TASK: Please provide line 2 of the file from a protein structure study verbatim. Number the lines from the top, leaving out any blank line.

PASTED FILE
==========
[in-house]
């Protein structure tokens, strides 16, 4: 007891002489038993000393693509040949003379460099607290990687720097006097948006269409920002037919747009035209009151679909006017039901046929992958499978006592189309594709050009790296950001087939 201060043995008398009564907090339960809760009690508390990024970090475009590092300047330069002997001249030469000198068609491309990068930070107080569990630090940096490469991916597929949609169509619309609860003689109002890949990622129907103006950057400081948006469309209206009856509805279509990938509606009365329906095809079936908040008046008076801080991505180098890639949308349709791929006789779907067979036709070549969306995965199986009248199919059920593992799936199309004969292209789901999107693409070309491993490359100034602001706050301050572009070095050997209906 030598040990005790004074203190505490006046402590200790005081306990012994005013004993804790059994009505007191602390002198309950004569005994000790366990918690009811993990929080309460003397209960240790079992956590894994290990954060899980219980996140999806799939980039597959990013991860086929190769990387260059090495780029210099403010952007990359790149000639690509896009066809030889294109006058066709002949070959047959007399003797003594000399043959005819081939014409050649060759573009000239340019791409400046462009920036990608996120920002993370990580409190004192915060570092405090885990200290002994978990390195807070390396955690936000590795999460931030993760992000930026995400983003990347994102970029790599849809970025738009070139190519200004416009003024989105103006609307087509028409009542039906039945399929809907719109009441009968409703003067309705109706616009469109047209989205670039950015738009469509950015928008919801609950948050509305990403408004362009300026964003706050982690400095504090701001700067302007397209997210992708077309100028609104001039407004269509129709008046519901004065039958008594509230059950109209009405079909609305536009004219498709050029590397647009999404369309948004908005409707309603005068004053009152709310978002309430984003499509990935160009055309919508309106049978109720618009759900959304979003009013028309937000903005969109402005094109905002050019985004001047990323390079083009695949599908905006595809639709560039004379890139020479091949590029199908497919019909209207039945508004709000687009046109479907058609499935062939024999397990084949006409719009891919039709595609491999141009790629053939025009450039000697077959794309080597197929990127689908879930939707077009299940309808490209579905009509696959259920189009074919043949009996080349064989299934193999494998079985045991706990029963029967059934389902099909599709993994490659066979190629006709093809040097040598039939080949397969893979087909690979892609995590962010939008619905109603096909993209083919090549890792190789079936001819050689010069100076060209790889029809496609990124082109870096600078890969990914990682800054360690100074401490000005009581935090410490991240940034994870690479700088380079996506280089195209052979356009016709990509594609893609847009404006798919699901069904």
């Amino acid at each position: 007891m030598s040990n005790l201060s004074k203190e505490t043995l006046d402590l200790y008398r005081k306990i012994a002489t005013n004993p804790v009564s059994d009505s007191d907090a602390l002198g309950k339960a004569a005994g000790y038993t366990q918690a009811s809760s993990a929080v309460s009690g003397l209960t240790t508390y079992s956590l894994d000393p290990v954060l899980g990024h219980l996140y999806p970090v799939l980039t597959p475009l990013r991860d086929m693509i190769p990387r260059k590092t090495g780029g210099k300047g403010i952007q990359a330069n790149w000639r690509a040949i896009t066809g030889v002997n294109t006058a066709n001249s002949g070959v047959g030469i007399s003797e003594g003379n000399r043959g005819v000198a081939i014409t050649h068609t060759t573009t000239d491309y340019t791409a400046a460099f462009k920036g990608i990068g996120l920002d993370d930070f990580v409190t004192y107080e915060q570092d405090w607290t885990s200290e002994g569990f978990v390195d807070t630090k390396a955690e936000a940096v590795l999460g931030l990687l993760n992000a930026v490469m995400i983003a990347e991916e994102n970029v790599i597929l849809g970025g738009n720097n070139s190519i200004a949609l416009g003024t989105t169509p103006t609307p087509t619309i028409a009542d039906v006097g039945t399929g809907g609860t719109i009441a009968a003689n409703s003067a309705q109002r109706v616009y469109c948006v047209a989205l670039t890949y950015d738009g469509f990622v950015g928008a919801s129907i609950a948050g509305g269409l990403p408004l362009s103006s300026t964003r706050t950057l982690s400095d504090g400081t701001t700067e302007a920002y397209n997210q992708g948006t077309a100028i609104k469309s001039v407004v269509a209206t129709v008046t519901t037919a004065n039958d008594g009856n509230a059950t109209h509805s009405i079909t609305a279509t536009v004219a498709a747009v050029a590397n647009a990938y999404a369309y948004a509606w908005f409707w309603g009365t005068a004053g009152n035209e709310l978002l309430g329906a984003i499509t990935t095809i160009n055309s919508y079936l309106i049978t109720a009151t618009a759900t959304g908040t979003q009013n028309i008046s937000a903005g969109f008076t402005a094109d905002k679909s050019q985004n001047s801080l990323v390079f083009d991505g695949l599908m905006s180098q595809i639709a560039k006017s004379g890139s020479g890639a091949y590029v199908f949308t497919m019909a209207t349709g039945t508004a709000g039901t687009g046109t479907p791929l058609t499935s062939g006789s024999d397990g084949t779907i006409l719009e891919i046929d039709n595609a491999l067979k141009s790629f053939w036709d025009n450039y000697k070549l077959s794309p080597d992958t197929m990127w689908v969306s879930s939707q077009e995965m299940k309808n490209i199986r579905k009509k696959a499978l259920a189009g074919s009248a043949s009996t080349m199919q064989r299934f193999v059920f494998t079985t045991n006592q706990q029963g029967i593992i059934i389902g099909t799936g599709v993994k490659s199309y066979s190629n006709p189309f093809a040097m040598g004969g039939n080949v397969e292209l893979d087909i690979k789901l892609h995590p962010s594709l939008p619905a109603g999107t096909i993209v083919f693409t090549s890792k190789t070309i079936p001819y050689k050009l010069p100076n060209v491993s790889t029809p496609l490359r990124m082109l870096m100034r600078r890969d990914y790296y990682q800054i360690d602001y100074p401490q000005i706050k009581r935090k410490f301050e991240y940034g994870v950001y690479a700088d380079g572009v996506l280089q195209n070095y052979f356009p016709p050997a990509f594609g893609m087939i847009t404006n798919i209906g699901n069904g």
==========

């Protein structure tokens, strides 16, 4: 007891002489038993000393693509040949003379460099607290990687720097006097948006269409920002037919747009035209009151679909006017039901046929992958499978006592189309594709050009790296950001087939 201060043995008398009564907090339960809760009690508390990024970090475009590092300047330069002997001249030469000198068609491309990068930070107080569990630090940096490469991916597929949609169509619309609860003689109002890949990622129907103006950057400081948006469309209206009856509805279509990938509606009365329906095809079936908040008046008076801080991505180098890639949308349709791929006789779907067979036709070549969306995965199986009248199919059920593992799936199309004969292209789901999107693409070309491993490359100034602001706050301050572009070095050997209906 030598040990005790004074203190505490006046402590200790005081306990012994005013004993804790059994009505007191602390002198309950004569005994000790366990918690009811993990929080309460003397209960240790079992956590894994290990954060899980219980996140999806799939980039597959990013991860086929190769990387260059090495780029210099403010952007990359790149000639690509896009066809030889294109006058066709002949070959047959007399003797003594000399043959005819081939014409050649060759573009000239340019791409400046462009920036990608996120920002993370990580409190004192915060570092405090885990200290002994978990390195807070390396955690936000590795999460931030993760992000930026995400983003990347994102970029790599849809970025738009070139190519200004416009003024989105103006609307087509028409009542039906039945399929809907719109009441009968409703003067309705109706616009469109047209989205670039950015738009469509950015928008919801609950948050509305990403408004362009300026964003706050982690400095504090701001700067302007397209997210992708077309100028609104001039407004269509129709008046519901004065039958008594509230059950109209009405079909609305536009004219498709050029590397647009999404369309948004908005409707309603005068004053009152709310978002309430984003499509990935160009055309919508309106049978109720618009759900959304979003009013028309937000903005969109402005094109905002050019985004001047990323390079083009695949599908905006595809639709560039004379890139020479091949590029199908497919019909209207039945508004709000687009046109479907058609499935062939024999397990084949006409719009891919039709595609491999141009790629053939025009450039000697077959794309080597197929990127689908879930939707077009299940309808490209579905009509696959259920189009074919043949009996080349064989299934193999494998079985045991706990029963029967059934389902099909599709993994490659066979190629006709093809040097040598039939080949397969893979087909690979892609995590962010939008619905109603096909993209083919090549890792190789079936001819050689010069100076060209790889029809496609990124082109870096600078890969990914990682800054360690100074401490000005009581935090410490991240940034994870690479700088380079996506280089195209052979356009016709990509594609893609847009404006798919699901069904």